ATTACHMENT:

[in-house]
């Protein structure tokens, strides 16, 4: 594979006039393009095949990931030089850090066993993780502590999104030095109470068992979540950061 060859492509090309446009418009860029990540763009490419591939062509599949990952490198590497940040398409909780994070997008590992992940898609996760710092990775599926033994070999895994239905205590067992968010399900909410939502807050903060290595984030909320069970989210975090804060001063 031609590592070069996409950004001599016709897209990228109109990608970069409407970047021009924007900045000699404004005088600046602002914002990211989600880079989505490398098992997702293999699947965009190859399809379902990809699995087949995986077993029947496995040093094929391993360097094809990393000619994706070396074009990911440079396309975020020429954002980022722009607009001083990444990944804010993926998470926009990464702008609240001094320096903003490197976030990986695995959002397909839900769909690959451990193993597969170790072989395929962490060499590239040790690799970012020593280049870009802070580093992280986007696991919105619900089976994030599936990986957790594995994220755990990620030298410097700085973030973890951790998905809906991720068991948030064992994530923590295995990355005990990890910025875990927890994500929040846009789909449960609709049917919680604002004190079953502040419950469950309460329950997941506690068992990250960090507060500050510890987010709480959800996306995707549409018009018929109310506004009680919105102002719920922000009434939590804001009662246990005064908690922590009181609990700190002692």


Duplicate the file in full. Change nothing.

[in-house]
């Protein structure tokens, strides 16, 4: 594979006039393009095949990931030089850090066993993780502590999104030095109470068992979540950061 060859492509090309446009418009860029990540763009490419591939062509599949990952490198590497940040398409909780994070997008590992992940898609996760710092990775599926033994070999895994239905205590067992968010399900909410939502807050903060290595984030909320069970989210975090804060001063 031609590592070069996409950004001599016709897209990228109109990608970069409407970047021009924007900045000699404004005088600046602002914002990211989600880079989505490398098992997702293999699947965009190859399809379902990809699995087949995986077993029947496995040093094929391993360097094809990393000619994706070396074009990911440079396309975020020429954002980022722009607009001083990444990944804010993926998470926009990464702008609240001094320096903003490197976030990986695995959002397909839900769909690959451990193993597969170790072989395929962490060499590239040790690799970012020593280049870009802070580093992280986007696991919105619900089976994030599936990986957790594995994220755990990620030298410097700085973030973890951790998905809906991720068991948030064992994530923590295995990355005990990890910025875990927890994500929040846009789909449960609709049917919680604002004190079953502040419950469950309460329950997941506690068992990250960090507060500050510890987010709480959800996306995707549409018009018929109310506004009680919105102002719920922000009434939590804001009662246990005064908690922590009181609990700190002692």